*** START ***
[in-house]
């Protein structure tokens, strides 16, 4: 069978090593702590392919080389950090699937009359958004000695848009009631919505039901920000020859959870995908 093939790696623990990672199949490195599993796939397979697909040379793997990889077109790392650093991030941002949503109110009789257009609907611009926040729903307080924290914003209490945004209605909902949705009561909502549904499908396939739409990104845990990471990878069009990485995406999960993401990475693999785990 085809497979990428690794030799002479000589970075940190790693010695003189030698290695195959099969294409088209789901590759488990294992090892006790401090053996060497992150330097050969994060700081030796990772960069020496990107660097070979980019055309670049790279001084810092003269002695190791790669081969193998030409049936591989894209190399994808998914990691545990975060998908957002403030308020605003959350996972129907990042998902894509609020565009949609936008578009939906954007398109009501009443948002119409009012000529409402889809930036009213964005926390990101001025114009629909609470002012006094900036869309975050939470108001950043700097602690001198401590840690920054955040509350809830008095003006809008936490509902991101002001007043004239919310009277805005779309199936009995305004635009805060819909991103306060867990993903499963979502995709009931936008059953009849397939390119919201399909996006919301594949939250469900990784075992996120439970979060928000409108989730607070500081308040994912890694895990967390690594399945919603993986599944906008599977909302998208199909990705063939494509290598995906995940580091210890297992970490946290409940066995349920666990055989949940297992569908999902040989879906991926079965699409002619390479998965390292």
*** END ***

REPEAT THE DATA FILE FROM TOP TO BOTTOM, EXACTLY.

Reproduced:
[in-house]
């Protein structure tokens, strides 16, 4: 069978090593702590392919080389950090699937009359958004000695848009009631919505039901920000020859959870995908 093939790696623990990672199949490195599993796939397979697909040379793997990889077109790392650093991030941002949503109110009789257009609907611009926040729903307080924290914003209490945004209605909902949705009561909502549904499908396939739409990104845990990471990878069009990485995406999960993401990475693999785990 085809497979990428690794030799002479000589970075940190790693010695003189030698290695195959099969294409088209789901590759488990294992090892006790401090053996060497992150330097050969994060700081030796990772960069020496990107660097070979980019055309670049790279001084810092003269002695190791790669081969193998030409049936591989894209190399994808998914990691545990975060998908957002403030308020605003959350996972129907990042998902894509609020565009949609936008578009939906954007398109009501009443948002119409009012000529409402889809930036009213964005926390990101001025114009629909609470002012006094900036869309975050939470108001950043700097602690001198401590840690920054955040509350809830008095003006809008936490509902991101002001007043004239919310009277805005779309199936009995305004635009805060819909991103306060867990993903499963979502995709009931936008059953009849397939390119919201399909996006919301594949939250469900990784075992996120439970979060928000409108989730607070500081308040994912890694895990967390690594399945919603993986599944906008599977909302998208199909990705063939494509290598995906995940580091210890297992970490946290409940066995349920666990055989949940297992569908999902040989879906991926079965699409002619390479998965390292």